Today we're publishing Indian for Everyone, the third book by Anupy Singla, the bestselling Indian cookbook author of this decade. Here is a Q&A with Anupy to mark this publication date, where she talks about the new book, her earlier titles, and her new TV cooking show.

Why did you write Indian for Everyone?

I wanted to create the go-to Indian cookbook—the one you come home to once you’ve eaten that amazing meal at an Indian restaurant and you want to figure out how to replicate it. This is also a cookbook that I tried hard to design for everyone, regardless of eating preferences or dietary restrictions. My home is typically Indian-American in that we have lots of different dietary points of views. I am largely vegan-vegetarian. My husband eats meat. My kids are somewhere in the middle. Our friends are all over the place with their food choices. I wanted to write a cookbook that brings us all together, rather than one that divides us based on those kinds of food choices. This book celebrates diversity at the dinner table. Every recipe that typically showcases meat is also presented with a vegan alternative, along with tested cooking times and ingredient swaps. I wrote the book basically to fit with my own and my family’s lifestyle. I hope it’s one that many other families will also benefit from for years to come.

How do you think this book fits in with your previous two cookbooks, The Indian Slow Cooker and Vegan Indian Cooking?

I somehow wrote the niche books before writing this more general one. I like to think that this is the more evolved cookbook, the one that helps you deconstruct everyone’s favorite Indian recipes, shows you how to make them well, and then shows you ways to make them healthier. There are tips on making recipes vegan and even gluten-free. The other two books are definitely complementary. If you think about it, no day is truly exactly the same as the previous day. Maybe you uphold meatless Mondays in your home; maybe Tuesdays are extra-hectic, so you need to throw something into a slow cooker; and maybe, come the weekend, you want to sit down to a more elaborate meal. I like to think that my books will help you be any kind of cook you want to be on any given day, and help you get healthy, home-style Indian food on that dinner table for you, your family, and your friends.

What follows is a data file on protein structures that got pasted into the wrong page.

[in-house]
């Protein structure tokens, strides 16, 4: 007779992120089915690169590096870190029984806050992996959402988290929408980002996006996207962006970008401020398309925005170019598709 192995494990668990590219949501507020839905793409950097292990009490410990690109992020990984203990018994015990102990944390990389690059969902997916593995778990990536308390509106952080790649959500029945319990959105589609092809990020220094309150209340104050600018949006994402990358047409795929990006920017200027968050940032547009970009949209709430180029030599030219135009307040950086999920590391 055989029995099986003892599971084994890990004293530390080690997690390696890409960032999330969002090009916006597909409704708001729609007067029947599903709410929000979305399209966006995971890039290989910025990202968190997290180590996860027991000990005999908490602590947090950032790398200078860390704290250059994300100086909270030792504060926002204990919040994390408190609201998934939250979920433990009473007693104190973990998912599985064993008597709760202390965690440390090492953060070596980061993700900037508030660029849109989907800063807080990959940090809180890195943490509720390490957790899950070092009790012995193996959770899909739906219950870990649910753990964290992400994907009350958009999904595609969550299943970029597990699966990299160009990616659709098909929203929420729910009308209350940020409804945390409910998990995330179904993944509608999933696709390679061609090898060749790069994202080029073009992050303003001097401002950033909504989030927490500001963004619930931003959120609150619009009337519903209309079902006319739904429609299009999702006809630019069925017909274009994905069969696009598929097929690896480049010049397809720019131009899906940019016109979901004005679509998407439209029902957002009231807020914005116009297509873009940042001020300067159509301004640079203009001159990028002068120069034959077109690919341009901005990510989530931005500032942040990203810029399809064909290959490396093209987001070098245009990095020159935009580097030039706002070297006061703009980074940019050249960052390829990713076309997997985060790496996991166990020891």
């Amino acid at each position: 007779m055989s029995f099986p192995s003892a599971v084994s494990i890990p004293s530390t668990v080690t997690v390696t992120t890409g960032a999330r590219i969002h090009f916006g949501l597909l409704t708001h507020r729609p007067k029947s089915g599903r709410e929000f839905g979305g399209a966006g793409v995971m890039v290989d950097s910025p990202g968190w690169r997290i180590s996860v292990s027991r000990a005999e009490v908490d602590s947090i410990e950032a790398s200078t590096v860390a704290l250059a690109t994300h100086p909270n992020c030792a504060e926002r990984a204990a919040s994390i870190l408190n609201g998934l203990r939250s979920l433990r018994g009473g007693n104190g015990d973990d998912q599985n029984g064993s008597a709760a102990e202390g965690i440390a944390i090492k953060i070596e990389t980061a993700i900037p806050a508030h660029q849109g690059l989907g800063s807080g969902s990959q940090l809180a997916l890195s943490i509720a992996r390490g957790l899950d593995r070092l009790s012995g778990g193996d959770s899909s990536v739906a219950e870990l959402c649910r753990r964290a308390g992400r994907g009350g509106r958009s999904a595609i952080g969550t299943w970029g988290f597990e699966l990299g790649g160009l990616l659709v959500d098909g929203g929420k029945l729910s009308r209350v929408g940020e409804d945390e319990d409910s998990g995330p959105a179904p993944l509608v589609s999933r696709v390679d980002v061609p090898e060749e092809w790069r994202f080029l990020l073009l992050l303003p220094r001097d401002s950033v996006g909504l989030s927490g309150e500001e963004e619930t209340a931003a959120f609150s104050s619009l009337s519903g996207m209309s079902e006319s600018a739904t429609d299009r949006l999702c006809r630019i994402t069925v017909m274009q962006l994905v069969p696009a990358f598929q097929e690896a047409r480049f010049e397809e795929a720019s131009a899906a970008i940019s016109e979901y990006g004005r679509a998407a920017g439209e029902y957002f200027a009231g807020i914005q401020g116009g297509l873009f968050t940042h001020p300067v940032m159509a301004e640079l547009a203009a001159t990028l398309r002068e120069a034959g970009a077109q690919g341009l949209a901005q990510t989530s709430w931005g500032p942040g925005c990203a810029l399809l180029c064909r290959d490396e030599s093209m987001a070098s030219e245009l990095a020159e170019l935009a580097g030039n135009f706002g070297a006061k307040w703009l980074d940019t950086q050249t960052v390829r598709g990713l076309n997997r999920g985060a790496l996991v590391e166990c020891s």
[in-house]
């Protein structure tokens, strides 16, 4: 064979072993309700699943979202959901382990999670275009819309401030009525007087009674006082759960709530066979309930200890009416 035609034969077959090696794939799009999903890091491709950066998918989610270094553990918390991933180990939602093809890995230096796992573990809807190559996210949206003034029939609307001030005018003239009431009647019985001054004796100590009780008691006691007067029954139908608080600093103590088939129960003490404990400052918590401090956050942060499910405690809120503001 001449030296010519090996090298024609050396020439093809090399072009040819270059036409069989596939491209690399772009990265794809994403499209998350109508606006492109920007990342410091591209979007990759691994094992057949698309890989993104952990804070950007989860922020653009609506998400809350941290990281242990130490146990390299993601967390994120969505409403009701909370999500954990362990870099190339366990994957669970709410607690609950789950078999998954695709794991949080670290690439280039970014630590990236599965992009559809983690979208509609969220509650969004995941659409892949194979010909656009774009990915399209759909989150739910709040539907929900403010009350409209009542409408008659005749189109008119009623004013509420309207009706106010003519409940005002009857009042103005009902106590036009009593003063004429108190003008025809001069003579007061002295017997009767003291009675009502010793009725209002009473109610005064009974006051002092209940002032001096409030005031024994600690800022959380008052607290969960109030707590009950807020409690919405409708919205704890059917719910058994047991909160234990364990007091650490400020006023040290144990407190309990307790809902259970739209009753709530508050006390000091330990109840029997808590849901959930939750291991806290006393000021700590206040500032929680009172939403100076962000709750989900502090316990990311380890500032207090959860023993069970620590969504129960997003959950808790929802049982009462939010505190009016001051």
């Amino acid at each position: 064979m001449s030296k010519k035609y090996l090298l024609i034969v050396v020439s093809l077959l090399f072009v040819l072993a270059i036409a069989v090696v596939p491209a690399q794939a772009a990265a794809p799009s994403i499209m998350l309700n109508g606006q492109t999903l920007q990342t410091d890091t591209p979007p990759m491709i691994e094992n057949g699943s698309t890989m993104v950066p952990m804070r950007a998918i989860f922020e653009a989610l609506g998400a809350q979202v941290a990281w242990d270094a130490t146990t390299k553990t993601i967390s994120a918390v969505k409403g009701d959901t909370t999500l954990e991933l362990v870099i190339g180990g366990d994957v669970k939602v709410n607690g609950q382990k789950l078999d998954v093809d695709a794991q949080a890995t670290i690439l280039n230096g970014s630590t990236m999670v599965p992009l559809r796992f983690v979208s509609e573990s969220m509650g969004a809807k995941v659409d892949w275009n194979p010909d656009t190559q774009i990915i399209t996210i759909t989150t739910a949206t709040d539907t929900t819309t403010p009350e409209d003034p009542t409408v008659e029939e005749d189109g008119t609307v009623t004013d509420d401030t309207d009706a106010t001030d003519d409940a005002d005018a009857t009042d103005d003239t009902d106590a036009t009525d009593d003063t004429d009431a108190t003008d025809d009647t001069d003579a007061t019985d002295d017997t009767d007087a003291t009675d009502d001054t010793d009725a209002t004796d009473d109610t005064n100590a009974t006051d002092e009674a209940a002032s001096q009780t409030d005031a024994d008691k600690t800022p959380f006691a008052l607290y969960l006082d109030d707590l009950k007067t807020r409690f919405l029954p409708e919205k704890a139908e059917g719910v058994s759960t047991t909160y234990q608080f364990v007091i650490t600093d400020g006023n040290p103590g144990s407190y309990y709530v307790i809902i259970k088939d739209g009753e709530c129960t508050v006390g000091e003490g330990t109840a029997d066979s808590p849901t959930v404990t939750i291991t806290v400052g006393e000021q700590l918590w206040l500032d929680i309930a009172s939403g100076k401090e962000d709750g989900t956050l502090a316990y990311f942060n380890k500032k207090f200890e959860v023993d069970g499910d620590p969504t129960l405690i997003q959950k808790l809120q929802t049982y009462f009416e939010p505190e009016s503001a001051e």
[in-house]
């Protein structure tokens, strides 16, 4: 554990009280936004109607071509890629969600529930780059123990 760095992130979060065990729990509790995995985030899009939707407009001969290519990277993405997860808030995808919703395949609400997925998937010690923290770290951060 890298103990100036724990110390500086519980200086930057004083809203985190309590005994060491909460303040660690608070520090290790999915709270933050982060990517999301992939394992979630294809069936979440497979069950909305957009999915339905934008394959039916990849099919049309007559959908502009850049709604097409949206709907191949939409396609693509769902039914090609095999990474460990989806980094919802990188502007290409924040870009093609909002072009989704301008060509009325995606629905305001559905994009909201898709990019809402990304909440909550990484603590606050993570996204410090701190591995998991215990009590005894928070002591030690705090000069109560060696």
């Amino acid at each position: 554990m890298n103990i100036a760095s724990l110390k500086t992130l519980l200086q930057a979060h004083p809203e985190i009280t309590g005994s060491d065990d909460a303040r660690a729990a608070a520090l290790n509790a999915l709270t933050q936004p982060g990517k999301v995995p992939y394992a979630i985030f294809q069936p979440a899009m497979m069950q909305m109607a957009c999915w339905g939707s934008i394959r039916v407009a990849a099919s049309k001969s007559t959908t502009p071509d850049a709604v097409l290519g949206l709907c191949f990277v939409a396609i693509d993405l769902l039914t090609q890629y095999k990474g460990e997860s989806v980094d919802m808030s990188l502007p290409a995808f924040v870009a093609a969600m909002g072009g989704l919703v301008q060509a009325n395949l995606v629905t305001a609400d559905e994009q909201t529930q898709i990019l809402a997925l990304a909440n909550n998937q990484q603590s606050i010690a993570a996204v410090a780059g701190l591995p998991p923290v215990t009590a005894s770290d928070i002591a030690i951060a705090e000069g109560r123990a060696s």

What is the most common misconception about cooking Indian food that you’ve heard, and why is it wrong?

So many people think Indian food is complicated to make. This is truly not the case. The learning curve primarily has to do with getting your arms around the various spices and spice blends. Though some recipes have more steps or seem more complicated, the processes are similar. Once you figure out how to make a basic stir-fry or a curry, you often simply swap out key ingredients and a few spices for different dishes.

What advice can you offer to novice cooks of Indian food?

Leave behind your preconceived notions about Indian food. It has very little to do with curry powder or layers of cream. Indian food is flavorful, light, and incredibly healthy. I think most Americans are just beginning to discover how amazing it is. The health aspects of the spices alone are a great reason to include Indian food into your regular diet.

What role does food play in your own life? In your daughters’ lives?

I’m the kind of person who wakes up planning what I will eat for lunch and dinner. My girls are the same way. We are rarely satisfied with quick fixes from the supermarket—we like to enjoy homemade Indian food all the time. The fact that my girls like to take leftover dal (beans and lentils) to their teachers says a lot about how they feel about our cuisine and about their cultural roots. It’s something they take a lot of pride in—which was very much not the case with me when I was growing up as one of three Indian-Americans in my town outside of Philadelphia in the 1980s. For that reason alone, it’s been well worth developing my interest in traditional Indian cooking and writing these books.

What’s next for you?

I am developing my own cooking show, one that not only highlights great Indian food, but that does so from the specifically Indian-American point of view. As the Indian-American community has continued to grow, in numbers and prominence, I think there is a real opportunity there. I want to continue to develop more authentic Indian spices, spice blends, and simmering sauces and get them on grocery shelves across the country. All in all, my aim is to inspire everyone to cook and enjoy great, healthful Indian food at home.